FBI warns Barbie doll could be used for child porn
Dan Whitcomb - Tue Dec 7, 1:00 pm ET
LOS ANGELES (Reuters) - The FBI has issued a "cyber crime alert" for a new Barbie doll that comes equipped with a tiny hidden video camera in her chest, saying the toy could be misused to make child porn.
The report, issued by the FBI's Sacramento field office November 30 and titled "Barbie 'Video Girl' a Possible Child Pornography Production Method," warns that the doll's camera captures up to 30 minutes of footage that can be downloaded to a computer.
But an FBI spokeswoman downplayed the document, saying it was intended for internal use by law enforcement, not the media, and such warnings are not unusual. It was apparently sent to some news organizations by mistake.
"There have been no reported incidents of this doll being used as anything other than as intended," Washington-based FBI spokeswoman Jenny Shearer said, reading from a prepared statement.
"For clarification purposes, the alert's intent was to insure that law enforcement agencies were aware that the doll, like any other video-capable equipment, could contain evidence and to not disregard such an item during a search," she said.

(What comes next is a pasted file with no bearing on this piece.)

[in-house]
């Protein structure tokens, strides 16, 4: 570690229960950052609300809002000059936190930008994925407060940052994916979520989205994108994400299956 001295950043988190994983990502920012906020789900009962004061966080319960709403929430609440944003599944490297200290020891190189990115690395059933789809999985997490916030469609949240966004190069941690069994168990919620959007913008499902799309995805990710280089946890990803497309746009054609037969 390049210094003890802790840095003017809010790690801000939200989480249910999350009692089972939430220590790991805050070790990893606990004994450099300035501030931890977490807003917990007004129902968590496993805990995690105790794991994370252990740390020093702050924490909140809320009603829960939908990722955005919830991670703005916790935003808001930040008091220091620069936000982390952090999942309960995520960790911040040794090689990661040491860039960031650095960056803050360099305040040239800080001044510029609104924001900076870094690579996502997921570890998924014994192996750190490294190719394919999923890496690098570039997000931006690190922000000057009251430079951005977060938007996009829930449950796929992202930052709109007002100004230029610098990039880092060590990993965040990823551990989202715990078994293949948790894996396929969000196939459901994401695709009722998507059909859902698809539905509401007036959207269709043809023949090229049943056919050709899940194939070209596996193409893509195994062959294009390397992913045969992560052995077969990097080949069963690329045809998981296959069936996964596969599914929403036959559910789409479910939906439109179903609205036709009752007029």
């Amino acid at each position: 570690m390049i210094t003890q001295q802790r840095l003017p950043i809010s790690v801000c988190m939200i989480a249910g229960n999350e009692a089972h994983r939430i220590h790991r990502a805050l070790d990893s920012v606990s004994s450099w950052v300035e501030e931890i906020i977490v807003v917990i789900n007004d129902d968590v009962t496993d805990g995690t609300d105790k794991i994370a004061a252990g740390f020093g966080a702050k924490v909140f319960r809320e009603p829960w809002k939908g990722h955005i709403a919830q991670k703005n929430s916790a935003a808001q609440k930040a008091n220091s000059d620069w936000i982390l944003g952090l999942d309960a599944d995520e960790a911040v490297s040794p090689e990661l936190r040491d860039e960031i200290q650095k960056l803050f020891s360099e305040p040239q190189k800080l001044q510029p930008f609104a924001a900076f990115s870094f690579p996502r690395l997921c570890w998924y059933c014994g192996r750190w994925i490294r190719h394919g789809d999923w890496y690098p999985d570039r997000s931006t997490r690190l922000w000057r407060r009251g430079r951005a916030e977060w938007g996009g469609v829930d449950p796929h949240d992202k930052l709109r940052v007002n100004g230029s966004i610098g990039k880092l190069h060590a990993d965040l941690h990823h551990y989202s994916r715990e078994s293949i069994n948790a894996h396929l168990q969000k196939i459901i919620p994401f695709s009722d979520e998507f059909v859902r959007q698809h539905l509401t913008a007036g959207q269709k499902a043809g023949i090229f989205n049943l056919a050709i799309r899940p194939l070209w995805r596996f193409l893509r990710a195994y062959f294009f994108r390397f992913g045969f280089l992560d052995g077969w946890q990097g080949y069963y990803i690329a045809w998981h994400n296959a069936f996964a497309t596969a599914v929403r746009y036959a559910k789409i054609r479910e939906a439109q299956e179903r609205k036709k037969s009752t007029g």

Shearer added that the Situational Information Report had been "taken out of context" in the media and "our intent was to aid law enforcement in evidence gathering."
The Barbie Video Girl Doll, which is manufactured by Mattel and first went on sale in July, contains a small video camera in its chest, concealed inside a locket.
Footage from the camera can be viewed on an LCD screen in the doll's back or downloaded to a computer. The FBI alert said there was no indication it could be streamed directly to the Internet.
"The FBI is not reporting that anything has happened. Steve Dupre from the FBI Sacramento field office has confirmed there have been no incidents of this doll being used as anything other than its intent," Mattel said in a written statement provided to Reuters.
"Mattel products are designed with children and their best interests in mind. Many of Mattel's employees are parents themselves and we understand the importance of child safety -- it is our number one priority," Mattel said.
According to the Mattel website, the doll, which sells for $49.99, has been nominated for 2011 Toy of the Year.
"Girls can record and play back clips with this multi-tasking doll, which has a video camera built right in," the website says in part.
"Capture everything from a dolls-eye view and then watch it instantly or upload to your computer. There's an LCD screen on Barbie doll's back, and a camera lens hidden discreetly in her necklace. Talk about making movies in style!"